Italy and Greece are to be hauled before the European Court of Justice over restrictions on the import of nutritional products and food supplements respectively.

The European Commission has launched cases against Italy, complaining that nutritional products intended mainly for sportsmen and sportswomen can only be sold there if approved under a special national prior authorisation procedure. This is illegal because it is applied to products imported from other EU countries where they are already legally marketed. Under European law, goods approved for sale in one Member State should be free to circulate throughout the EU.

The same law is being cited in the case against Greece, where Brussels is challenging its refusal of marketing authorisation for an imported food supplement called “Cantamega 1000” on the grounds that Athens did not have all the information needed to appraise it.  The authorities did not explain what information was missing even when they invited the company to try again five years later.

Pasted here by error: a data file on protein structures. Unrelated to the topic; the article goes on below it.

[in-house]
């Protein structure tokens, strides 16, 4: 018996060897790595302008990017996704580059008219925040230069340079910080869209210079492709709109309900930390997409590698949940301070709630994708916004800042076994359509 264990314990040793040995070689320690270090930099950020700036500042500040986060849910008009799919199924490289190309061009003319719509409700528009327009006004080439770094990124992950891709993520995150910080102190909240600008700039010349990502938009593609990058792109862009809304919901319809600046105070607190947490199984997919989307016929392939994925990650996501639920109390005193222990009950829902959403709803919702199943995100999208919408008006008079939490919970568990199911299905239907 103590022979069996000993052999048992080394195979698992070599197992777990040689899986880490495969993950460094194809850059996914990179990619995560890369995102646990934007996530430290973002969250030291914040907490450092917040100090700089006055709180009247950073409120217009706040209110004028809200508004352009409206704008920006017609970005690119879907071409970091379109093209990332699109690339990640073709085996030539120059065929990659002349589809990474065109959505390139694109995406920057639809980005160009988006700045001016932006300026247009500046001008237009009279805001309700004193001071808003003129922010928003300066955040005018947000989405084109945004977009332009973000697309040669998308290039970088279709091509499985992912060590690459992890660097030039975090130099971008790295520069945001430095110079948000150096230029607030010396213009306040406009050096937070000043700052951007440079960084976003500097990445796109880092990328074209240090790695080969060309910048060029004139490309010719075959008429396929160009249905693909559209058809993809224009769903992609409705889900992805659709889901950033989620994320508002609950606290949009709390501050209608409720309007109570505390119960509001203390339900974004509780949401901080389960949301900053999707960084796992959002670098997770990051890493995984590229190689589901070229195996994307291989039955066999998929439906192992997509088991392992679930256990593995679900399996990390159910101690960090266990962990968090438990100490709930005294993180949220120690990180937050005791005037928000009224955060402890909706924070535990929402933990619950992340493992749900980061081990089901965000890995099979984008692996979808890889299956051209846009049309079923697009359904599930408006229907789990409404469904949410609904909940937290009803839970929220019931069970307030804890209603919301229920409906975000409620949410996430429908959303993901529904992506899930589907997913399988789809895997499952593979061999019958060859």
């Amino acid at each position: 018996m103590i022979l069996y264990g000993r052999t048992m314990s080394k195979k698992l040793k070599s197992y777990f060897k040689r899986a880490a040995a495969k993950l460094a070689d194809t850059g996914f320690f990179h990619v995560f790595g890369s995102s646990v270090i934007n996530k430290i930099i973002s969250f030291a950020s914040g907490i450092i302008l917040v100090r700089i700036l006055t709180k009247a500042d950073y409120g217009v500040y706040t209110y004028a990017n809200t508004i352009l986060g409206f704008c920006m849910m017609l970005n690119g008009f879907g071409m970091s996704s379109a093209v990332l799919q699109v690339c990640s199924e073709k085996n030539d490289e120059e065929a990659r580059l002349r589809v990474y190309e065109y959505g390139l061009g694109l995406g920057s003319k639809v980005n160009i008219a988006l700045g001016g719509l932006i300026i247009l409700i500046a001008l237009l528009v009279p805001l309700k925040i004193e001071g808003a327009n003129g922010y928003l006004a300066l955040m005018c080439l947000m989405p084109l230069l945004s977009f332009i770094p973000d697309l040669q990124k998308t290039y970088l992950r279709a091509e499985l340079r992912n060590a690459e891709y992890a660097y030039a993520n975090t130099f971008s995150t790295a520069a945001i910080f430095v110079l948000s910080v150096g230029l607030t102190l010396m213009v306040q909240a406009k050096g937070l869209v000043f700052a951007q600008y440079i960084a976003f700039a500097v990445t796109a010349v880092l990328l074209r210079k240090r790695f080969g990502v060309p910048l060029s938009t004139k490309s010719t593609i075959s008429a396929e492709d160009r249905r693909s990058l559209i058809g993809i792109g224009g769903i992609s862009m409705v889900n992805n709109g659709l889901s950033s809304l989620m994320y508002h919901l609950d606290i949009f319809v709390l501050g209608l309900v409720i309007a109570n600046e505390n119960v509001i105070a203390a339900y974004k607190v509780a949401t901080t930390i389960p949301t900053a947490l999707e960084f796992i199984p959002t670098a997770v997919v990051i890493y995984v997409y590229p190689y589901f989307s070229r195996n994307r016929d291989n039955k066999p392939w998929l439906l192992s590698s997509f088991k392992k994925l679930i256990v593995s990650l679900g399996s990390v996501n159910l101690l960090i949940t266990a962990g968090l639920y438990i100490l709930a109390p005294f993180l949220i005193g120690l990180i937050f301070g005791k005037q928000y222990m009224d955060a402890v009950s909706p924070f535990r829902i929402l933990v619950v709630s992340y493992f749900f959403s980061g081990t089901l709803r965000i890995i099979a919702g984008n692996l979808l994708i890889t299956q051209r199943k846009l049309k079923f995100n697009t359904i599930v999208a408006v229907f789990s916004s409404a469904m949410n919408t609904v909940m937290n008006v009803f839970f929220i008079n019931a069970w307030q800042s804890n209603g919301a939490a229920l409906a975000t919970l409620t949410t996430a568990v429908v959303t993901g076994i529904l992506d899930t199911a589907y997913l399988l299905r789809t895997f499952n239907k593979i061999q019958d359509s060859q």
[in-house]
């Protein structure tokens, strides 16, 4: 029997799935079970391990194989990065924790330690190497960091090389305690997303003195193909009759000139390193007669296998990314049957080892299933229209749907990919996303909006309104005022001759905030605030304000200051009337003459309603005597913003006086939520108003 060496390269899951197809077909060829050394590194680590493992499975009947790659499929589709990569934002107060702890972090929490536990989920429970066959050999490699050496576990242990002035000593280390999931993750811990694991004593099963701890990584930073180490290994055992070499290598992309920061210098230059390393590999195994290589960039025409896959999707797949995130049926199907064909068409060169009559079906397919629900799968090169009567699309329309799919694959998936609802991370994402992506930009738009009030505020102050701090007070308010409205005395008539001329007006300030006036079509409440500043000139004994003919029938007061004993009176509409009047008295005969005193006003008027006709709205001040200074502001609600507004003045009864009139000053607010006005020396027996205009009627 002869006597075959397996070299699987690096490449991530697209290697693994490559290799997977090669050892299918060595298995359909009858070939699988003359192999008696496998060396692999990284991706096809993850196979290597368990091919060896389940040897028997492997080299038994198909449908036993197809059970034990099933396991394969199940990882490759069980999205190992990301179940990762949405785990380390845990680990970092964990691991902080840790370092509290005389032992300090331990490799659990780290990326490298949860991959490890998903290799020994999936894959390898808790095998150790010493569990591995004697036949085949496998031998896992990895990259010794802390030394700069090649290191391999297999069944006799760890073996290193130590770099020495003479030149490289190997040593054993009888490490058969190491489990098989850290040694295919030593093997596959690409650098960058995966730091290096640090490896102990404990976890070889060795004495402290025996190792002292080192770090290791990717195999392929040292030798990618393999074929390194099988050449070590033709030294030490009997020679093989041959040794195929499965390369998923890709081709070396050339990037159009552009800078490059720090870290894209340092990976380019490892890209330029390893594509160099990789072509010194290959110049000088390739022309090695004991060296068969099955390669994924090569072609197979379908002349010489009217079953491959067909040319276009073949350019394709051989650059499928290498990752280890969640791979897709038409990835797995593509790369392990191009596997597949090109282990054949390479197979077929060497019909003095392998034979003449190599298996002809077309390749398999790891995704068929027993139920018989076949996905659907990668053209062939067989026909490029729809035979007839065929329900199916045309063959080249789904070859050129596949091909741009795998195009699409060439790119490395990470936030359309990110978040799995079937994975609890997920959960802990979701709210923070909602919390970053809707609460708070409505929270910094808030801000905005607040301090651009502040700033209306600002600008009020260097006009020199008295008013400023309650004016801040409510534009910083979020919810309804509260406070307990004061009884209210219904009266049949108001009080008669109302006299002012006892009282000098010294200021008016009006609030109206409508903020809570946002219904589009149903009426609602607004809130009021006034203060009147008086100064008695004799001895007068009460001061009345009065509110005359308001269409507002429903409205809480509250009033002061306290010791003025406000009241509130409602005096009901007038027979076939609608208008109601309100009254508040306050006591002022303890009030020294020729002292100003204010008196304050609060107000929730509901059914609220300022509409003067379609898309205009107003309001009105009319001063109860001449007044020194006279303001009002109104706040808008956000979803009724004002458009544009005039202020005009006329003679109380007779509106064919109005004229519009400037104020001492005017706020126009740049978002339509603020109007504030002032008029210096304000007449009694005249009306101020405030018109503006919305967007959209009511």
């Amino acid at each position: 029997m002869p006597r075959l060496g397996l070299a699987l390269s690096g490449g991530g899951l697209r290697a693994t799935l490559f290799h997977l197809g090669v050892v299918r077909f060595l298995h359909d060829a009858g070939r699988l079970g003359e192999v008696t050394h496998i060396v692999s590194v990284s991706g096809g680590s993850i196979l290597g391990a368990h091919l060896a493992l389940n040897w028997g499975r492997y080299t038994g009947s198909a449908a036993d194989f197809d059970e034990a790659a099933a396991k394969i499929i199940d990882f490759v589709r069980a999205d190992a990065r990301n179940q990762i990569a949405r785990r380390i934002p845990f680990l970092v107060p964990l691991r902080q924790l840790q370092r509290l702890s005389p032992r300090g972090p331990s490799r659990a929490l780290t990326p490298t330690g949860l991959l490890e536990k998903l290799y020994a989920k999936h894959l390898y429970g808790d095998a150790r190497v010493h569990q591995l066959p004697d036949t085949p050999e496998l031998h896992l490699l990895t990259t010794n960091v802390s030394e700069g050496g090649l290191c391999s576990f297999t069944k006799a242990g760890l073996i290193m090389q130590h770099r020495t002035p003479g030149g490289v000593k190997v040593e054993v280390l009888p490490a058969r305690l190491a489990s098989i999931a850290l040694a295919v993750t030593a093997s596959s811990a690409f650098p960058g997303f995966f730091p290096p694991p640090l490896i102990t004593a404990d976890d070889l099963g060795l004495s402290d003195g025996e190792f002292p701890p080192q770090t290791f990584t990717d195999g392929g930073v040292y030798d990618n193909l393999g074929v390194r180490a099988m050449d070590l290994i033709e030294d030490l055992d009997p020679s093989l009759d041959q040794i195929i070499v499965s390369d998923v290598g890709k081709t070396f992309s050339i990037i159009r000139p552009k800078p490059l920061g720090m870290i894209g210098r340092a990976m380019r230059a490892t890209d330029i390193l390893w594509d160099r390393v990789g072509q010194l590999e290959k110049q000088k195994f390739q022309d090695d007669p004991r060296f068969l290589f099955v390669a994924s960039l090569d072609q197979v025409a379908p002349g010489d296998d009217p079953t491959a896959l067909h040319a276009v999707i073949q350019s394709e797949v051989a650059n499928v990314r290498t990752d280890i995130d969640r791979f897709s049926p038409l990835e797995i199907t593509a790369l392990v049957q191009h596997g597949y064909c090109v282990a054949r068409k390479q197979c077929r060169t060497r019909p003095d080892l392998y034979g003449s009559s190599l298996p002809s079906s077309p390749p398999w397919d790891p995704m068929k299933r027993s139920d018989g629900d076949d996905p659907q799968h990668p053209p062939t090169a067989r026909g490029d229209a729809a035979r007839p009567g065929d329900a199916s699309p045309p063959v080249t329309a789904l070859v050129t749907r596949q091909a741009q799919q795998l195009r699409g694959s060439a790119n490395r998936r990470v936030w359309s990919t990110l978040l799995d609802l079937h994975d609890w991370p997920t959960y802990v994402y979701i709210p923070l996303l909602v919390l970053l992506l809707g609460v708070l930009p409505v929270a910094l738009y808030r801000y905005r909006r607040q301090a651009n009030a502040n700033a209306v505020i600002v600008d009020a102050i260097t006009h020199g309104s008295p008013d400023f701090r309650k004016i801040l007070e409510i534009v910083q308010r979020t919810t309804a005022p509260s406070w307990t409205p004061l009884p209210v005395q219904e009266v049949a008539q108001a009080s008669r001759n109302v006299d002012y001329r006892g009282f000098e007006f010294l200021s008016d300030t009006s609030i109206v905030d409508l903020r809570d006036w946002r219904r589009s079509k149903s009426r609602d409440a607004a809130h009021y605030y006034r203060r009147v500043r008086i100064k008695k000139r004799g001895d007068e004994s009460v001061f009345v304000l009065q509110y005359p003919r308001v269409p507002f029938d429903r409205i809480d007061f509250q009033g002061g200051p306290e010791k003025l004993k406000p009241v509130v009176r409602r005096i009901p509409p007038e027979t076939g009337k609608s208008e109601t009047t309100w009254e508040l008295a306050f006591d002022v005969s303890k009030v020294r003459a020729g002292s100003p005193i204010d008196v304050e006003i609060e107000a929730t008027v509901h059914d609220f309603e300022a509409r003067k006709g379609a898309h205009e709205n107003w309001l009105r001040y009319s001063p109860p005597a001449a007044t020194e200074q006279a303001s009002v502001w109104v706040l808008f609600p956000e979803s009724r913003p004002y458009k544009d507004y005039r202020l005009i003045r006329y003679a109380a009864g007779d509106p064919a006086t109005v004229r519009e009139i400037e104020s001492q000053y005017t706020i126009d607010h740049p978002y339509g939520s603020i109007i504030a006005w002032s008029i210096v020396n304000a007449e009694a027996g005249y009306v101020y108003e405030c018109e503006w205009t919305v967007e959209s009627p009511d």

By Alan Osborn, correspondent

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